Santo Wojtyla, pray for us

As the late pope was on his deathbed, the outline of a deal was being hammered out between the Vatican and the Chinese government. Hours after John Paul II quit this vale of tears, the results of those negotiations were made public. The Vatican would be willing to derecognize Taiwan in exchange for the license to operate openly in China. Hong Kong Bishop Joseph Zen Ze-kiun was quoted in the London Daily Telegraph as saying, "The Holy See has been thinking of giving up Taiwan. This is a difficult [decision], but it has decided to do it. If the Holy See does not establish [diplomatic] ties with China, Catholics there will not have real freedom."

Sometimes my church is so breathtakingly cynical that even I am taken aback by it all. Here you had an ailing pope whose last, explicitly political book went on at length about the right of peoples to establish their own autonomous political communities, a pope who in 2000 had offended the sensibilities of Beijing by canonizing over 100 martyrs killed in the Boxer rebellion, a pope who was kept out of China because of his anti-Communism and his insistence that Rome should determine the rules and leaders of the local arm of the Catholic Church.

Only hours after John Paul II's death, the Vatican announced its willingness to do an about-face on its policy in re: China and Taiwan. And even that wasn't enough to placate the Chinese. Beijing refused to send a representative to Rome to protest the Vatican's decision to allow Taiwanese President Chen Shui-bian to attend the pope's funeral.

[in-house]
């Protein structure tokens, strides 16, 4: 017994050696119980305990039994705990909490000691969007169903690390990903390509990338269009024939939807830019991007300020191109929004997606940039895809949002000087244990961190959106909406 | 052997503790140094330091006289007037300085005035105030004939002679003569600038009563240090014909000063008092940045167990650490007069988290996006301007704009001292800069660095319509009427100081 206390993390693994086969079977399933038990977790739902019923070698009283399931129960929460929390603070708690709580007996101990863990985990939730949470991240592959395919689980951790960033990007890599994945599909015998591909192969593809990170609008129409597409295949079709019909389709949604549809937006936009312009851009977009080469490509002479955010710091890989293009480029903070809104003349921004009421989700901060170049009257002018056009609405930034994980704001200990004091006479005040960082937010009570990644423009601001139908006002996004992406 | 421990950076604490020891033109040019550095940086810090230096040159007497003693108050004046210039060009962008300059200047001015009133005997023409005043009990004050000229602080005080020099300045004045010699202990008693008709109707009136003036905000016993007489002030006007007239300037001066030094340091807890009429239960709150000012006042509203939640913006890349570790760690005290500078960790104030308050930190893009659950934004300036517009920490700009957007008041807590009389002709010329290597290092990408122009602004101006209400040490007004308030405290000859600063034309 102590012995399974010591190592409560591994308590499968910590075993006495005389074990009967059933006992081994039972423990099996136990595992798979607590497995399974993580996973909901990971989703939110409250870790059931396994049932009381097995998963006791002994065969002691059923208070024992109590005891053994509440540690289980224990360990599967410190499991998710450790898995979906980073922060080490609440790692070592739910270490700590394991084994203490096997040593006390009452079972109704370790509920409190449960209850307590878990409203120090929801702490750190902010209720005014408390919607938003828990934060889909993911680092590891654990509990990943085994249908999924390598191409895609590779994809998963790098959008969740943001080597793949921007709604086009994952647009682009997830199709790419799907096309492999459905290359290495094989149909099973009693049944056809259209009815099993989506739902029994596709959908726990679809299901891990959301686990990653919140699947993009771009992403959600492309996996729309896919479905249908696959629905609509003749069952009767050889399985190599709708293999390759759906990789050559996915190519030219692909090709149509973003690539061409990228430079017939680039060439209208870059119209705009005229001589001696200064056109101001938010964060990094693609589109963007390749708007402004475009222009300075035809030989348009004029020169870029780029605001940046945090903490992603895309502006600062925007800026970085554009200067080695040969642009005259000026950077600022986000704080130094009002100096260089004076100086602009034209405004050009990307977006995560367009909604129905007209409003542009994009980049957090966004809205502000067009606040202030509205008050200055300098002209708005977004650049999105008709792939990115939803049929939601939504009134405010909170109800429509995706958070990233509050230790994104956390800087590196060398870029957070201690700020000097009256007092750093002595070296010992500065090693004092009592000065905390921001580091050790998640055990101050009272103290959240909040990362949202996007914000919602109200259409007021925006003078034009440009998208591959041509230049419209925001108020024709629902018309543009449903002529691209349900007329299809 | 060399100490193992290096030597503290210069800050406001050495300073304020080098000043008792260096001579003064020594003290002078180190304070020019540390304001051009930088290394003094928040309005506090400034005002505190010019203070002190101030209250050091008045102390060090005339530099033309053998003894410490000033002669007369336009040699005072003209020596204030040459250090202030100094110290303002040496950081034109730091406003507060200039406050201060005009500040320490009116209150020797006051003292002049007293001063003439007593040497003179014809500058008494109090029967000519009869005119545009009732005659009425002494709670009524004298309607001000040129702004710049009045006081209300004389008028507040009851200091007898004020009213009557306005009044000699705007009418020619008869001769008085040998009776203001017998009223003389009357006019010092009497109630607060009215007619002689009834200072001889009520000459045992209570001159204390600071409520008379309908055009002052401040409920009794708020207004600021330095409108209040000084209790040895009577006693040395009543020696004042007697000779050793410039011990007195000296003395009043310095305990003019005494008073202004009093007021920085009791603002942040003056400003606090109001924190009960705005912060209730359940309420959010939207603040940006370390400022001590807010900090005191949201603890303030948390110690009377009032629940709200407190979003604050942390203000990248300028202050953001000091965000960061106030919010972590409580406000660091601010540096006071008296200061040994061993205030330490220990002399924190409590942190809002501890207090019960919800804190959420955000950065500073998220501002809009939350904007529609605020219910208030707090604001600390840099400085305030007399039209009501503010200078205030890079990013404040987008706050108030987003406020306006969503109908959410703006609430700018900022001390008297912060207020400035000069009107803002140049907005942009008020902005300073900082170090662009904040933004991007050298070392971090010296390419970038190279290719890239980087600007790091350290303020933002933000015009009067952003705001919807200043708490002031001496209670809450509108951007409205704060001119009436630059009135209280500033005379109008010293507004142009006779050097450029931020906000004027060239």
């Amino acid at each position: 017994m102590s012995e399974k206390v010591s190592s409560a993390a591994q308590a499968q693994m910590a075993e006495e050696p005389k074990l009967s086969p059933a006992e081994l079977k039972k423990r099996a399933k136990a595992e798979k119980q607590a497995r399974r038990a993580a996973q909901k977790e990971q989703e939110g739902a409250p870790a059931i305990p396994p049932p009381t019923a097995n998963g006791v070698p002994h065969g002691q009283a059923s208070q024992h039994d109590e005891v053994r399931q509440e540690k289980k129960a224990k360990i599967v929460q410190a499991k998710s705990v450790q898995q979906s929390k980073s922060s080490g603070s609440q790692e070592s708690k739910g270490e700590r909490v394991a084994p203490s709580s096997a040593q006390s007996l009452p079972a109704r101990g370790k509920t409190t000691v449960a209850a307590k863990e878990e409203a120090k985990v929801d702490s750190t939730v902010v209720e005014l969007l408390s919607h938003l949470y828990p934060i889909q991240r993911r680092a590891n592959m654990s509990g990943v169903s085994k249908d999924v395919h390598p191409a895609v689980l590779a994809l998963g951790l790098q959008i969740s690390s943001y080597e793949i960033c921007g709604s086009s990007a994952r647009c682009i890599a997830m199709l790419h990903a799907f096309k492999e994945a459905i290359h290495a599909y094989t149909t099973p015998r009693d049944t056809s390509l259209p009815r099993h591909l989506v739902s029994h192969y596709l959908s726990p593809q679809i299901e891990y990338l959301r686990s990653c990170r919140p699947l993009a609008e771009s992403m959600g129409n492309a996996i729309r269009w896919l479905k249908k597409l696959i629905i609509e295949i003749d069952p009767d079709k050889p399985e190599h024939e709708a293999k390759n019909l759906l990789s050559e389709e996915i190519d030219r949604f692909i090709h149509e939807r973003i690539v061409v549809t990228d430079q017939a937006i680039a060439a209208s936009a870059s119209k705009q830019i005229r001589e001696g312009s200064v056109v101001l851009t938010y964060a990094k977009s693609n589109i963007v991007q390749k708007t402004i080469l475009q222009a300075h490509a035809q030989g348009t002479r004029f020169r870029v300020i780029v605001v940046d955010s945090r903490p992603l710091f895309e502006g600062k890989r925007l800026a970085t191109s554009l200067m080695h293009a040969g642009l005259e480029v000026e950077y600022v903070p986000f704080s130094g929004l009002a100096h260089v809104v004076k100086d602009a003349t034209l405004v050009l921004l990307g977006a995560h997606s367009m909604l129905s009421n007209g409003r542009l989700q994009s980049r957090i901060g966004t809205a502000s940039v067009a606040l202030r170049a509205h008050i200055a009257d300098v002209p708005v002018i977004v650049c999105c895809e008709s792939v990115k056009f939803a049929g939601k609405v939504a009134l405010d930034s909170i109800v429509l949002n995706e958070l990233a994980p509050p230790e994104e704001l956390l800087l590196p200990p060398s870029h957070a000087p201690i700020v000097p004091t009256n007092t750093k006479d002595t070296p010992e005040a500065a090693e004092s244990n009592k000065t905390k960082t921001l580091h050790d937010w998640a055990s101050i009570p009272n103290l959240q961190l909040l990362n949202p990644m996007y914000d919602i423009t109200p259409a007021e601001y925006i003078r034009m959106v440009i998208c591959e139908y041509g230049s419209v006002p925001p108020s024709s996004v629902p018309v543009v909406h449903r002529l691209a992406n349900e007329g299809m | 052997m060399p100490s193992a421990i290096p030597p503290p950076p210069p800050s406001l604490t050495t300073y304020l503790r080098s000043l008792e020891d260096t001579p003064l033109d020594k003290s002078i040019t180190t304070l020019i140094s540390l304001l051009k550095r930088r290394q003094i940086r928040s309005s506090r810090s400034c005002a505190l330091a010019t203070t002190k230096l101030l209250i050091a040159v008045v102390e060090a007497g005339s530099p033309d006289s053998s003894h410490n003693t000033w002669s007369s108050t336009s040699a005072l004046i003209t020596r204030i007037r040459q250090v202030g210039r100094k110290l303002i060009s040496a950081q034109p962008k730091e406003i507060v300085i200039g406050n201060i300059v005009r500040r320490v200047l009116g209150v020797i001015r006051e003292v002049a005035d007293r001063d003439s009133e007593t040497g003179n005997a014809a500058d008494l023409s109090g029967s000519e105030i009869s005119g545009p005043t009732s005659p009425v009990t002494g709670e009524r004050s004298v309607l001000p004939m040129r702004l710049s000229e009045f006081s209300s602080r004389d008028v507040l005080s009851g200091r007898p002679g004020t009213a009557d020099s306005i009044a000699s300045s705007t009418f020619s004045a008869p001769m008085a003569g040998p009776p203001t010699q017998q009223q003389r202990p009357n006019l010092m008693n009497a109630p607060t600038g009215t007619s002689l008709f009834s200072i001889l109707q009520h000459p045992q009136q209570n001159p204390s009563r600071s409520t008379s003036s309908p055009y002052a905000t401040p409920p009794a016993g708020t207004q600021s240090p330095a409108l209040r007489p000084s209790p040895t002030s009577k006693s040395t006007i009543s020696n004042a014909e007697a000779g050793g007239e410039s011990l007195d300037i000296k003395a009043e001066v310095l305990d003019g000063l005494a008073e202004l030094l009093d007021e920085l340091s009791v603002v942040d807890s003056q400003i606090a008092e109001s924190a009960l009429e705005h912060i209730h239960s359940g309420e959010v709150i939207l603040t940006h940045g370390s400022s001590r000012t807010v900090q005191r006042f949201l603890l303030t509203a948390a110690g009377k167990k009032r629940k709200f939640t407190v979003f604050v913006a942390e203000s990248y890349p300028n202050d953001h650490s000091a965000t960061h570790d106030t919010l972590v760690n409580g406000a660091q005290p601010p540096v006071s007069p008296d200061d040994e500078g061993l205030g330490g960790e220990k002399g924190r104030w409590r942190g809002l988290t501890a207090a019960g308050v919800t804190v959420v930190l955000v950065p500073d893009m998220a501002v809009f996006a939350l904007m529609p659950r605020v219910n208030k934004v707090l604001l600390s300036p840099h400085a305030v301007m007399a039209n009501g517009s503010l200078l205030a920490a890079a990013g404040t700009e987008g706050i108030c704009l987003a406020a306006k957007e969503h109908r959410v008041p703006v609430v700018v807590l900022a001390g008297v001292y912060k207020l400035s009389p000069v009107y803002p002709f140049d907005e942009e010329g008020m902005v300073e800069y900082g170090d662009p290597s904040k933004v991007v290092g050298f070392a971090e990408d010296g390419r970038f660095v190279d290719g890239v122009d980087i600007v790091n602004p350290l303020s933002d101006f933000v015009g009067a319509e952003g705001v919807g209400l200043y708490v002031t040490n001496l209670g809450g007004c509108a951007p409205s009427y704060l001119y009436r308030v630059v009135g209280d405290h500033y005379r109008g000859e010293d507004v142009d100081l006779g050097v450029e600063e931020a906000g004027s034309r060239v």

According to the Telegraph, the deal might still be killed by strident Chinese nationalism and the Vatican's stubborn insistence that it will have the final say in matters of church governance. Bishop Zen tried to put the best possible face on the Vatican's non-negotiables:

"The Pope appoints bishops everywhere and nobody is offended," he said. "We hope the Chinese government can understand this. The Holy See just wants religious peace for its people. It has no political ambitions whatsoever."

But that didn't go over so well with his negotiating partners:

Qin Gang, a spokesman for the Chinese foreign ministry, reacted with scepticism, claiming that the country's state-approved Catholics "had chosen to run their church independently amid a struggle against colonialism, imperialism and slavery".

He said that China's constitution banned religious groups and affairs from being controlled by foreign forces.

The Telegraph hinted at a possible compromise, in which Beijing proposes and Rome disposes, but that's pretty much the way things work now. A piece in the latest issue of Newsweek does a good job of laying out the organization and contradictions of the Chinese Catholic Church.

On one level, you have an underground church, recognized by Rome and very grudgingly tolerated (i.e., not crushed to a pulp) by the Chinese government. On another level, you have the Chinese Catholic Patriotic Association, which has undergone a significant shift in the last 15 years:

The most important compromise has been over the appointment of Chinese bishops. Until the early 1990s, the official Chinese church simply appointed them unilaterally to create a structure outside papal supervision. Yet since then the process has been quietly altered. Before consecration, official candidates now are given time to quietly seek papal approval via intermediaries in Hong Kong. Ren [Yanli], the [Chinese Academy of Social Sciences] scholar, confirmed the practice for the first time in an interview with Newsweek. "We have only nine bishops who are not recognized by the pope [out of 71 altogether]," he said.

The Vatican would like for the underground church to be able to see the light of day and -- near as I can tell -- it would like to merge that church with the state-approved church, and control them both. It is willing to withdraw its diplomatic recognition of Taiwan in order to take this gamble.

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